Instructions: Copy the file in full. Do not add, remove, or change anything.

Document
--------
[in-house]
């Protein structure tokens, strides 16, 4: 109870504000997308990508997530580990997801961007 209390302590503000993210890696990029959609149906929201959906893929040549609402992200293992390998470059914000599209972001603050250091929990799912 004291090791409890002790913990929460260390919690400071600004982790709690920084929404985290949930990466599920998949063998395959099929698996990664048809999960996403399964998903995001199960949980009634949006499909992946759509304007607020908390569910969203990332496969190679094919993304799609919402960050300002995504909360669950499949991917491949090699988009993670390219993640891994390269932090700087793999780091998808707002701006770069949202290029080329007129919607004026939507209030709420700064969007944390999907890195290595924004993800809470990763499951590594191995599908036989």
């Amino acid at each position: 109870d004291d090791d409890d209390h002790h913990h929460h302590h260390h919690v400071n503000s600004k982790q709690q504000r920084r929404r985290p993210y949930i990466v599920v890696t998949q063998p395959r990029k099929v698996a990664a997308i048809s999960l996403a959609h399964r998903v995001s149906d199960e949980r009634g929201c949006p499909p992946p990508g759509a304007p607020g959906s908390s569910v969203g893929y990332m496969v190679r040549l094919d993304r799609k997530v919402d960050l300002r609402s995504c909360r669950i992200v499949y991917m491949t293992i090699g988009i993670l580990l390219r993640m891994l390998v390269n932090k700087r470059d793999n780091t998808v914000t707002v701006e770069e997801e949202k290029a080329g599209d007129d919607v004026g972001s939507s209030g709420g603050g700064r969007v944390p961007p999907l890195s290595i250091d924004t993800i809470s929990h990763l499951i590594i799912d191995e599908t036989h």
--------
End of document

[in-house]
């Protein structure tokens, strides 16, 4: 109870504000997308990508997530580990997801961007 209390302590503000993210890696990029959609149906929201959906893929040549609402992200293992390998470059914000599209972001603050250091929990799912 004291090791409890002790913990929460260390919690400071600004982790709690920084929404985290949930990466599920998949063998395959099929698996990664048809999960996403399964998903995001199960949980009634949006499909992946759509304007607020908390569910969203990332496969190679094919993304799609919402960050300002995504909360669950499949991917491949090699988009993670390219993640891994390269932090700087793999780091998808707002701006770069949202290029080329007129919607004026939507209030709420700064969007944390999907890195290595924004993800809470990763499951590594191995599908036989």
């Amino acid at each position: 109870d004291d090791d409890d209390h002790h913990h929460h302590h260390h919690v400071n503000s600004k982790q709690q504000r920084r929404r985290p993210y949930i990466v599920v890696t998949q063998p395959r990029k099929v698996a990664a997308i048809s999960l996403a959609h399964r998903v995001s149906d199960e949980r009634g929201c949006p499909p992946p990508g759509a304007p607020g959906s908390s569910v969203g893929y990332m496969v190679r040549l094919d993304r799609k997530v919402d960050l300002r609402s995504c909360r669950i992200v499949y991917m491949t293992i090699g988009i993670l580990l390219r993640m891994l390998v390269n932090k700087r470059d793999n780091t998808v914000t707002v701006e770069e997801e949202k290029a080329g599209d007129d919607v004026g972001s939507s209030g709420g603050g700064r969007v944390p961007p999907l890195s290595i250091d924004t993800i809470s929990h990763l499951i590594i799912d191995e599908t036989h």